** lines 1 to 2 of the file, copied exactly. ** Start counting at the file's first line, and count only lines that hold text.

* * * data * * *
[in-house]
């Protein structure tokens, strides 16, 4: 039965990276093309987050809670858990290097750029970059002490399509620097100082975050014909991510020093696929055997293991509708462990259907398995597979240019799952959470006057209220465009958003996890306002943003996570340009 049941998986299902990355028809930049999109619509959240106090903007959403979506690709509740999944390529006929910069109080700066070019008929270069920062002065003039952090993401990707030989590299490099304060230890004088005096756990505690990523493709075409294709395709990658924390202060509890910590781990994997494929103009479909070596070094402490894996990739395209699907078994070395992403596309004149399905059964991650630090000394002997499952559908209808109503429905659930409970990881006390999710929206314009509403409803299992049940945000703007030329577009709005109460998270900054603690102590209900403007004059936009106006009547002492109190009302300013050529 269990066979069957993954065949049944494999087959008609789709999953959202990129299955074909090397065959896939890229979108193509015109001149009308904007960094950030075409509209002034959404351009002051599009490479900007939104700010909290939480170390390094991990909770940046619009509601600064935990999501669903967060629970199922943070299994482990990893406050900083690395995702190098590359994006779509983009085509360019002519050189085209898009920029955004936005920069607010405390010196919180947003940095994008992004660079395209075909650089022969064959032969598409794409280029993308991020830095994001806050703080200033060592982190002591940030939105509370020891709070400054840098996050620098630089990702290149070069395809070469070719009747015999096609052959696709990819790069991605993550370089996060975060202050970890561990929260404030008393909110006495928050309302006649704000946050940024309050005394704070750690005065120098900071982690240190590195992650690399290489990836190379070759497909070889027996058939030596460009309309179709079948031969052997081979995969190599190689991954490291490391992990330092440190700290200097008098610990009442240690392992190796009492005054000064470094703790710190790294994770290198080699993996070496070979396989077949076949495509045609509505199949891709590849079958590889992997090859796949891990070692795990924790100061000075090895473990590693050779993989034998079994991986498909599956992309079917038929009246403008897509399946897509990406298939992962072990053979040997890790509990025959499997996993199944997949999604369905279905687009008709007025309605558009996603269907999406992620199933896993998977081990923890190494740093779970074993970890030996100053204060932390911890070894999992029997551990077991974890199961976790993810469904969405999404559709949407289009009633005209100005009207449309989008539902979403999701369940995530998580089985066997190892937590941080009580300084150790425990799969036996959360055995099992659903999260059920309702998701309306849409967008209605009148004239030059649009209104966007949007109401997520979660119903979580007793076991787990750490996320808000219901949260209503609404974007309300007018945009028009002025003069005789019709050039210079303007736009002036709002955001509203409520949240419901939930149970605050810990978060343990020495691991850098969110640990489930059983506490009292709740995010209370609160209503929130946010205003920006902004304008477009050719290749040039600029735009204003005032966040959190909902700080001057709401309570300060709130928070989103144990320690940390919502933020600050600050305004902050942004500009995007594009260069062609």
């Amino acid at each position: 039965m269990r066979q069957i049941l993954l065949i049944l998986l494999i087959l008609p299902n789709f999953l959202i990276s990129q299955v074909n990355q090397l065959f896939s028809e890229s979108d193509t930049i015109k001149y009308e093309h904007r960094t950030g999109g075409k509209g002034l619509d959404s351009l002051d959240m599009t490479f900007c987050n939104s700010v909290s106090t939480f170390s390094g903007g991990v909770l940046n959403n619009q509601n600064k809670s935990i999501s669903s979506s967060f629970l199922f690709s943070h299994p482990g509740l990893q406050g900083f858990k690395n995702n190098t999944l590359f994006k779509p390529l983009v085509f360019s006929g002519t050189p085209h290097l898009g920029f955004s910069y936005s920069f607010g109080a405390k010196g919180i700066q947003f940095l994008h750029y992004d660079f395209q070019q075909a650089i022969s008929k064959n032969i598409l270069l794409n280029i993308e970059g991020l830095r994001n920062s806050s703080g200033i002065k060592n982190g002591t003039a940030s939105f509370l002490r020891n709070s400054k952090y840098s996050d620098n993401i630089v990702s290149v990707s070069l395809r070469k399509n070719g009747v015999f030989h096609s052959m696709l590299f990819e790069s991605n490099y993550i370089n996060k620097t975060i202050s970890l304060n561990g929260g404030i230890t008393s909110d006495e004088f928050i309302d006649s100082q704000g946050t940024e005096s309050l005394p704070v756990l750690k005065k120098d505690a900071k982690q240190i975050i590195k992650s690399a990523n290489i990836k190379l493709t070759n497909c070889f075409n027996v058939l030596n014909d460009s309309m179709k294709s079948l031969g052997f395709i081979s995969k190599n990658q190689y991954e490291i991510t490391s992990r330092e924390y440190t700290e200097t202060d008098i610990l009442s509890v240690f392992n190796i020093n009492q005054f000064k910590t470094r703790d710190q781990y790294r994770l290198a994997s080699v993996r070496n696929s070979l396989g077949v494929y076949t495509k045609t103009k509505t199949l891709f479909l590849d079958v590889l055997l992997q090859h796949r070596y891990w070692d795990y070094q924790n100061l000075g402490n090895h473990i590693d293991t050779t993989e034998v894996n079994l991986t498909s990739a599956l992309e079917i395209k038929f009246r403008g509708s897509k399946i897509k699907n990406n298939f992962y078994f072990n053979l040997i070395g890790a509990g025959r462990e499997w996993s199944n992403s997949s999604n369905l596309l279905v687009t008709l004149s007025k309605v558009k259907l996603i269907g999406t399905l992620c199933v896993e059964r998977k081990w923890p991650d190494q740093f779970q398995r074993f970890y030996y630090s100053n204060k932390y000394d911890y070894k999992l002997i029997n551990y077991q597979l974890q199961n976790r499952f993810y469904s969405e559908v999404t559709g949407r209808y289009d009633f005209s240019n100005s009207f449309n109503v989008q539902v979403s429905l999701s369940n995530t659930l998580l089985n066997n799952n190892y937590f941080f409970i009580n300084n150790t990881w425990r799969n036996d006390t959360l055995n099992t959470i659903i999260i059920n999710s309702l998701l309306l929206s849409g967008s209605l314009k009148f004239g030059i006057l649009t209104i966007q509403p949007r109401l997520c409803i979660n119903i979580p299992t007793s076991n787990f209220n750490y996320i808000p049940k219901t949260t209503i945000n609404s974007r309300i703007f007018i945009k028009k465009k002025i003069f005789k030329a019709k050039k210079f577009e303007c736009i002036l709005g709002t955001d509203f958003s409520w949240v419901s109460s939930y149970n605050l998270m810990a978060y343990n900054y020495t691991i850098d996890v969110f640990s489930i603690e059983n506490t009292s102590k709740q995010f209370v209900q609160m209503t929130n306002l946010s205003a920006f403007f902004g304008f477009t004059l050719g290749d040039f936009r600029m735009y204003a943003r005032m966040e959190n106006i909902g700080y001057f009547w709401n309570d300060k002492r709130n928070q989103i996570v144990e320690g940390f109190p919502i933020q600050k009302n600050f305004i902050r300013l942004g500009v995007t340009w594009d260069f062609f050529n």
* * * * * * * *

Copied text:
[in-house]
């Protein structure tokens, strides 16, 4: 039965990276093309987050809670858990290097750029970059002490399509620097100082975050014909991510020093696929055997293991509708462990259907398995597979240019799952959470006057209220465009958003996890306002943003996570340009 049941998986299902990355028809930049999109619509959240106090903007959403979506690709509740999944390529006929910069109080700066070019008929270069920062002065003039952090993401990707030989590299490099304060230890004088005096756990505690990523493709075409294709395709990658924390202060509890910590781990994997494929103009479909070596070094402490894996990739395209699907078994070395992403596309004149399905059964991650630090000394002997499952559908209808109503429905659930409970990881006390999710929206314009509403409803299992049940945000703007030329577009709005109460998270900054603690102590209900403007004059936009106006009547002492109190009302300013050529 269990066979069957993954065949049944494999087959008609789709999953959202990129299955074909090397065959896939890229979108193509015109001149009308904007960094950030075409509209002034959404351009002051599009490479900007939104700010909290939480170390390094991990909770940046619009509601600064935990999501669903967060629970199922943070299994482990990893406050900083690395995702190098590359994006779509983009085509360019002519050189085209898009920029955004936005920069607010405390010196919180947003940095994008992004660079395209075909650089022969064959032969598409794409280029993308991020830095994001806050703080200033060592982190002591940030939105509370020891709070400054840098996050620098630089990702290149070069395809070469070719009747015999096609052959696709990819790069991605993550370089996060975060202050970890561990929260404030008393909110006495928050309302006649704000946050940024309050005394704070750690005065120098900071982690240190590195992650690399290489990836190379070759497909070889027996058939030596460009309309179709079948031969052997081979995969190599190689991954490291490391992990330092440190700290200097008098610990009442240690392992190796009492005054000064470094703790710190790294994770290198080699993996070496070979396989077949076949495509045609509505199949891709590849079958590889992997090859796949891990070692795990924790100061000075090895473990590693050779993989034998079994991986498909599956992309079917038929009246403008897509399946897509990406298939992962072990053979040997890790509990025959499997996993199944997949999604369905279905687009008709007025309605558009996603269907999406992620199933896993998977081990923890190494740093779970074993970890030996100053204060932390911890070894999992029997551990077991974890199961976790993810469904969405999404559709949407289009009633005209100005009207449309989008539902979403999701369940995530998580089985066997190892937590941080009580300084150790425990799969036996959360055995099992659903999260059920309702998701309306849409967008209605009148004239030059649009209104966007949007109401997520979660119903979580007793076991787990750490996320808000219901949260209503609404974007309300007018945009028009002025003069005789019709050039210079303007736009002036709002955001509203409520949240419901939930149970605050810990978060343990020495691991850098969110640990489930059983506490009292709740995010209370609160209503929130946010205003920006902004304008477009050719290749040039600029735009204003005032966040959190909902700080001057709401309570300060709130928070989103144990320690940390919502933020600050600050305004902050942004500009995007594009260069062609």